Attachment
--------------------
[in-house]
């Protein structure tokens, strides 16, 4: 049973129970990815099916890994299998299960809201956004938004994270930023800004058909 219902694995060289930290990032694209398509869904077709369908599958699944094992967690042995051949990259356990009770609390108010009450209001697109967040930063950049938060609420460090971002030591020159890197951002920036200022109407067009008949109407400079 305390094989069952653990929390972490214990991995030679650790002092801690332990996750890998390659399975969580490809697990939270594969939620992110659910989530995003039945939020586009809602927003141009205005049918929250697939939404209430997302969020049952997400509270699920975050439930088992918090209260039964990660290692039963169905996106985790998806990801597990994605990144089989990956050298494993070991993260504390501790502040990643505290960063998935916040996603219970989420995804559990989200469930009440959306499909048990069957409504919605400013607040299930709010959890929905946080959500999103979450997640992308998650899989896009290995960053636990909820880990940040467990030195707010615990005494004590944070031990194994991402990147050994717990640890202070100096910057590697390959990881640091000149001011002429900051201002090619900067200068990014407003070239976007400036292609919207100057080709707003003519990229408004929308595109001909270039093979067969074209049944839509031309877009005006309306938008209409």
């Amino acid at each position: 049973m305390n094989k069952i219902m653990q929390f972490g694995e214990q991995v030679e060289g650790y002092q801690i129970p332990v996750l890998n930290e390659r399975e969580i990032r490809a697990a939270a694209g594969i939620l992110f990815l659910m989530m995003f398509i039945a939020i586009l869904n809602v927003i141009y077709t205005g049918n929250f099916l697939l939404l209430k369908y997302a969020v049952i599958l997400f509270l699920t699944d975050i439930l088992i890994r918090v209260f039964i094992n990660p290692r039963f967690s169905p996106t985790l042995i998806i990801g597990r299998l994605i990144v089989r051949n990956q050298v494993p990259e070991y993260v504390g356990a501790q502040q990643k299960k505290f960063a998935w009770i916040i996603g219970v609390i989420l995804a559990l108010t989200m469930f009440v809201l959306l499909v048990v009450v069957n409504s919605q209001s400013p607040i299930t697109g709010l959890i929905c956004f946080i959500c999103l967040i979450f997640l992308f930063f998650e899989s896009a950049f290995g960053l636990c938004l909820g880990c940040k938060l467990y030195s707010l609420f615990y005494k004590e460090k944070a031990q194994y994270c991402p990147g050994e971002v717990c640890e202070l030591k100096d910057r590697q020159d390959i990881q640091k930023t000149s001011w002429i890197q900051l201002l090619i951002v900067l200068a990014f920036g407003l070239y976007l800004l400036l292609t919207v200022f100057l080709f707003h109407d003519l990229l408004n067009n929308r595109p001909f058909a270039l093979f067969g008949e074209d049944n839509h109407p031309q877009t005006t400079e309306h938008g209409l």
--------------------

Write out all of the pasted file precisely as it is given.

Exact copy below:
[in-house]
């Protein structure tokens, strides 16, 4: 049973129970990815099916890994299998299960809201956004938004994270930023800004058909 219902694995060289930290990032694209398509869904077709369908599958699944094992967690042995051949990259356990009770609390108010009450209001697109967040930063950049938060609420460090971002030591020159890197951002920036200022109407067009008949109407400079 305390094989069952653990929390972490214990991995030679650790002092801690332990996750890998390659399975969580490809697990939270594969939620992110659910989530995003039945939020586009809602927003141009205005049918929250697939939404209430997302969020049952997400509270699920975050439930088992918090209260039964990660290692039963169905996106985790998806990801597990994605990144089989990956050298494993070991993260504390501790502040990643505290960063998935916040996603219970989420995804559990989200469930009440959306499909048990069957409504919605400013607040299930709010959890929905946080959500999103979450997640992308998650899989896009290995960053636990909820880990940040467990030195707010615990005494004590944070031990194994991402990147050994717990640890202070100096910057590697390959990881640091000149001011002429900051201002090619900067200068990014407003070239976007400036292609919207100057080709707003003519990229408004929308595109001909270039093979067969074209049944839509031309877009005006309306938008209409």
């Amino acid at each position: 049973m305390n094989k069952i219902m653990q929390f972490g694995e214990q991995v030679e060289g650790y002092q801690i129970p332990v996750l890998n930290e390659r399975e969580i990032r490809a697990a939270a694209g594969i939620l992110f990815l659910m989530m995003f398509i039945a939020i586009l869904n809602v927003i141009y077709t205005g049918n929250f099916l697939l939404l209430k369908y997302a969020v049952i599958l997400f509270l699920t699944d975050i439930l088992i890994r918090v209260f039964i094992n990660p290692r039963f967690s169905p996106t985790l042995i998806i990801g597990r299998l994605i990144v089989r051949n990956q050298v494993p990259e070991y993260v504390g356990a501790q502040q990643k299960k505290f960063a998935w009770i916040i996603g219970v609390i989420l995804a559990l108010t989200m469930f009440v809201l959306l499909v048990v009450v069957n409504s919605q209001s400013p607040i299930t697109g709010l959890i929905c956004f946080i959500c999103l967040i979450f997640l992308f930063f998650e899989s896009a950049f290995g960053l636990c938004l909820g880990c940040k938060l467990y030195s707010l609420f615990y005494k004590e460090k944070a031990q194994y994270c991402p990147g050994e971002v717990c640890e202070l030591k100096d910057r590697q020159d390959i990881q640091k930023t000149s001011w002429i890197q900051l201002l090619i951002v900067l200068a990014f920036g407003l070239y976007l800004l400036l292609t919207v200022f100057l080709f707003h109407d003519l990229l408004n067009n929308r595109p001909f058909a270039l093979f067969g008949e074209d049944n839509h109407p031309q877009t005006t400079e309306h938008g209409l």